There are two scales called FACED and BSI, which are used to evaluate the severity and prognosis of bronchiectasis. There are some convenience and difficulties in the use of FACED and BSI scales. FACED contains five variables, and the score of this scale is easy to obtain, calculate and interpret. The BSI scale contains nine variables and each variable has different values. Due to these qualities, BSI is a more complex scale than FACED both scales are divided into severe risk categories. In addition, different purposes have been used to develop these two scales. The FACED is specifically developed to predict the probability of mortality in a 5-year follow-up of bronchiectasis. In the development of BSI scale, mortality, severe exacerbations requiring hospitalization, frequency of exacerbations, and quality of life were prioritized.[7]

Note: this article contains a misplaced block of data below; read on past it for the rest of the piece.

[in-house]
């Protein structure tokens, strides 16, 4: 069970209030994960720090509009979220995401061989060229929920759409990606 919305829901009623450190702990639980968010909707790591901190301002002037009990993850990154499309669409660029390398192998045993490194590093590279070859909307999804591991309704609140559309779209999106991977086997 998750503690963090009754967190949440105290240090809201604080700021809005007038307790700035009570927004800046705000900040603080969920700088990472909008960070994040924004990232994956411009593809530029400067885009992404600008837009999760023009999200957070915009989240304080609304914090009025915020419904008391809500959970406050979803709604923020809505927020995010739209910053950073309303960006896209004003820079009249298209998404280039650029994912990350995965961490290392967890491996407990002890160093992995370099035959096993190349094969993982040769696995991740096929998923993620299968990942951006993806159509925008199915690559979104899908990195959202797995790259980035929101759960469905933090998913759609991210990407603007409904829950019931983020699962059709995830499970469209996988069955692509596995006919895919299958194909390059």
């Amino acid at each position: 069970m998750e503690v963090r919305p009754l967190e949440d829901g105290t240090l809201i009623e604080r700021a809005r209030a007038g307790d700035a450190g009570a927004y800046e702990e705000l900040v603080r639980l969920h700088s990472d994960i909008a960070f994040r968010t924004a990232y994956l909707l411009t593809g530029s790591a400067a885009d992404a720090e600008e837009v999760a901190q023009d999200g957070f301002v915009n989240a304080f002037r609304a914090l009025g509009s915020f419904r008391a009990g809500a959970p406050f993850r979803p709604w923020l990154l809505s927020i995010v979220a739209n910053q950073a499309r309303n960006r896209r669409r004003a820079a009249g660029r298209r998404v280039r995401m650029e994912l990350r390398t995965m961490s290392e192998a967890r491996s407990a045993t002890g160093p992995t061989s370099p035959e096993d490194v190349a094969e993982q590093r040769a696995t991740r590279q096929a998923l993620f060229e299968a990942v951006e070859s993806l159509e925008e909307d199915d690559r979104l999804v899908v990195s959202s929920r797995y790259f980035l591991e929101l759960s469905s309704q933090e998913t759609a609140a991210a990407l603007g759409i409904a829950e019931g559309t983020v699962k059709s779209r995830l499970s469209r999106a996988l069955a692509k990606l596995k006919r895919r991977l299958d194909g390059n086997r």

Although FACED score shows a significant prognostic capacity in the evaluation of bronchiectasis, it does not include the number or severity of exacerbations. Because of this feature, the predictability of exacerbations and mortality rates of the FACED scale is low. E-FACED, a new scale, was developed in order to overcome this deficiency. E-FACED score significantly increased FACED capacity to predict future annual exacerbations and the prognostic capacity for mortality and simplicity was maintained.[8]